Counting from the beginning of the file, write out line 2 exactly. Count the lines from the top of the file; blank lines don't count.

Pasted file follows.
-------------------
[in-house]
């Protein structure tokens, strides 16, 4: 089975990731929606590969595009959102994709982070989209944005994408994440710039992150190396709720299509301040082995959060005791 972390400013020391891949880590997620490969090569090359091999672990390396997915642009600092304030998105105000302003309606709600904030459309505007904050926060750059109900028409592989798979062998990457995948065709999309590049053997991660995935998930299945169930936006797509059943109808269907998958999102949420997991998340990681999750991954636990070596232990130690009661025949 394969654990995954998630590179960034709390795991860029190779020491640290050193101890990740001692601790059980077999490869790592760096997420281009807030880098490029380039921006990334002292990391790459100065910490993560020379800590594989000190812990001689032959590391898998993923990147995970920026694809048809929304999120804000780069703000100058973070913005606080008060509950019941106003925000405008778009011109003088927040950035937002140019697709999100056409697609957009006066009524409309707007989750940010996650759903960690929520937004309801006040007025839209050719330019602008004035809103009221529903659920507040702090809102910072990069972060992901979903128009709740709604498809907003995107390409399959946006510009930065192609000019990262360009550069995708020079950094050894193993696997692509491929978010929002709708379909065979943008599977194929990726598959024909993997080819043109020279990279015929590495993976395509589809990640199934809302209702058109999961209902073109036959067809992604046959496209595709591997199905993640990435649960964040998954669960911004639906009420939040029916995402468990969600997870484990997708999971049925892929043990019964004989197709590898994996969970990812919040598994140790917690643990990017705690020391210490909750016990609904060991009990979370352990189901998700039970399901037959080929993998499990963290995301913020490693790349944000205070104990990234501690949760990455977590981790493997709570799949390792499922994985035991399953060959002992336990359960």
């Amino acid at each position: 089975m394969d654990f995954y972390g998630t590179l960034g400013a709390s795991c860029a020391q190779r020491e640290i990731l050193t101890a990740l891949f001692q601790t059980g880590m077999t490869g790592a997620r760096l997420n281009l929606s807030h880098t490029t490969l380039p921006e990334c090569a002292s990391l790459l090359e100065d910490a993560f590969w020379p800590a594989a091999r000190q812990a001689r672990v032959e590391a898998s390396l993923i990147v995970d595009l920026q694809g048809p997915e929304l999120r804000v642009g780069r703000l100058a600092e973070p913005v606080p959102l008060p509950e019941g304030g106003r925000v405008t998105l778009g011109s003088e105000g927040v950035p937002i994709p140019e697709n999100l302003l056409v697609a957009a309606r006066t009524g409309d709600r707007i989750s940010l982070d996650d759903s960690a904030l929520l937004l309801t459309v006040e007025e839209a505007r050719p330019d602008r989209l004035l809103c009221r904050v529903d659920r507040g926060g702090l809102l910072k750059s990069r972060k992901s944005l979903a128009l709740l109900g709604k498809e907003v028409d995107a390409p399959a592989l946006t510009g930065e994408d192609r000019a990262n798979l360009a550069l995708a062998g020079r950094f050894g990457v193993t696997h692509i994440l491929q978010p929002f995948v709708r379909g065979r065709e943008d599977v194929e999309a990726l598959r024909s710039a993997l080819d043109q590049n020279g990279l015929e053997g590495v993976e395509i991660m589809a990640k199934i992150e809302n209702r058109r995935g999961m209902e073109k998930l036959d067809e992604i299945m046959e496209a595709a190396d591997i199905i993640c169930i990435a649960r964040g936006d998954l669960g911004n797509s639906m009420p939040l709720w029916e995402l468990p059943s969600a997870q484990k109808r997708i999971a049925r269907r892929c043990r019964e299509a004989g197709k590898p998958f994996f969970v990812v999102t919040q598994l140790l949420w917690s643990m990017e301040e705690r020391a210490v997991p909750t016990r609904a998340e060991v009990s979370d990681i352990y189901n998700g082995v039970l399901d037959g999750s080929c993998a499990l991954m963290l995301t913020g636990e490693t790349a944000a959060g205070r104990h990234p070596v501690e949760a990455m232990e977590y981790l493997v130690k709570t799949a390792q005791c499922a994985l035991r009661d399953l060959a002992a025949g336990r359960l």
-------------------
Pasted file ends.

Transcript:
């Protein structure tokens, strides 16, 4: 089975990731929606590969595009959102994709982070989209944005994408994440710039992150190396709720299509301040082995959060005791 972390400013020391891949880590997620490969090569090359091999672990390396997915642009600092304030998105105000302003309606709600904030459309505007904050926060750059109900028409592989798979062998990457995948065709999309590049053997991660995935998930299945169930936006797509059943109808269907998958999102949420997991998340990681999750991954636990070596232990130690009661025949 394969654990995954998630590179960034709390795991860029190779020491640290050193101890990740001692601790059980077999490869790592760096997420281009807030880098490029380039921006990334002292990391790459100065910490993560020379800590594989000190812990001689032959590391898998993923990147995970920026694809048809929304999120804000780069703000100058973070913005606080008060509950019941106003925000405008778009011109003088927040950035937002140019697709999100056409697609957009006066009524409309707007989750940010996650759903960690929520937004309801006040007025839209050719330019602008004035809103009221529903659920507040702090809102910072990069972060992901979903128009709740709604498809907003995107390409399959946006510009930065192609000019990262360009550069995708020079950094050894193993696997692509491929978010929002709708379909065979943008599977194929990726598959024909993997080819043109020279990279015929590495993976395509589809990640199934809302209702058109999961209902073109036959067809992604046959496209595709591997199905993640990435649960964040998954669960911004639906009420939040029916995402468990969600997870484990997708999971049925892929043990019964004989197709590898994996969970990812919040598994140790917690643990990017705690020391210490909750016990609904060991009990979370352990189901998700039970399901037959080929993998499990963290995301913020490693790349944000205070104990990234501690949760990455977590981790493997709570799949390792499922994985035991399953060959002992336990359960």